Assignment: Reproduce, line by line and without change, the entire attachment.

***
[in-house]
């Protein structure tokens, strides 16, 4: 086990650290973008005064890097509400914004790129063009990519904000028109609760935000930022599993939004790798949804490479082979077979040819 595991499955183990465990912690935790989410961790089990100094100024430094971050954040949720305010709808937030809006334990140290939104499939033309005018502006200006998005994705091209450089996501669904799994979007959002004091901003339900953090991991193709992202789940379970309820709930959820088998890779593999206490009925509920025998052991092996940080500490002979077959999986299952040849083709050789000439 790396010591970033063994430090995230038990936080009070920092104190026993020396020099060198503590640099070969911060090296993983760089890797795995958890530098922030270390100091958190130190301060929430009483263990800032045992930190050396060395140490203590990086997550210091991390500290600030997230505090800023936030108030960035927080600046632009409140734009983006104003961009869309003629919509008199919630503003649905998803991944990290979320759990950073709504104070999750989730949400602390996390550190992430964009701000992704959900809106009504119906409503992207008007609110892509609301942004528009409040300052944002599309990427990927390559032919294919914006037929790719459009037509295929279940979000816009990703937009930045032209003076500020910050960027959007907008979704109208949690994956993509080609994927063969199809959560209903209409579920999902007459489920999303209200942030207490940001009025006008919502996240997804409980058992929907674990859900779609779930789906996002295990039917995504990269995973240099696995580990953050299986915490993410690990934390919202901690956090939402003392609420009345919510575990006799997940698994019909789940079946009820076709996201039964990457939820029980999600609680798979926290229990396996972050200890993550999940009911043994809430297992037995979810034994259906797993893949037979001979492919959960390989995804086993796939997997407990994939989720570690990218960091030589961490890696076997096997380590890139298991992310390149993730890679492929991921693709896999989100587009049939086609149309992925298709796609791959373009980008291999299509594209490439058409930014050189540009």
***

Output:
[in-house]
């Protein structure tokens, strides 16, 4: 086990650290973008005064890097509400914004790129063009990519904000028109609760935000930022599993939004790798949804490479082979077979040819 595991499955183990465990912690935790989410961790089990100094100024430094971050954040949720305010709808937030809006334990140290939104499939033309005018502006200006998005994705091209450089996501669904799994979007959002004091901003339900953090991991193709992202789940379970309820709930959820088998890779593999206490009925509920025998052991092996940080500490002979077959999986299952040849083709050789000439 790396010591970033063994430090995230038990936080009070920092104190026993020396020099060198503590640099070969911060090296993983760089890797795995958890530098922030270390100091958190130190301060929430009483263990800032045992930190050396060395140490203590990086997550210091991390500290600030997230505090800023936030108030960035927080600046632009409140734009983006104003961009869309003629919509008199919630503003649905998803991944990290979320759990950073709504104070999750989730949400602390996390550190992430964009701000992704959900809106009504119906409503992207008007609110892509609301942004528009409040300052944002599309990427990927390559032919294919914006037929790719459009037509295929279940979000816009990703937009930045032209003076500020910050960027959007907008979704109208949690994956993509080609994927063969199809959560209903209409579920999902007459489920999303209200942030207490940001009025006008919502996240997804409980058992929907674990859900779609779930789906996002295990039917995504990269995973240099696995580990953050299986915490993410690990934390919202901690956090939402003392609420009345919510575990006799997940698994019909789940079946009820076709996201039964990457939820029980999600609680798979926290229990396996972050200890993550999940009911043994809430297992037995979810034994259906797993893949037979001979492919959960390989995804086993796939997997407990994939989720570690990218960091030589961490890696076997096997380590890139298991992310390149993730890679492929991921693709896999989100587009049939086609149309992925298709796609791959373009980008291999299509594209490439058409930014050189540009």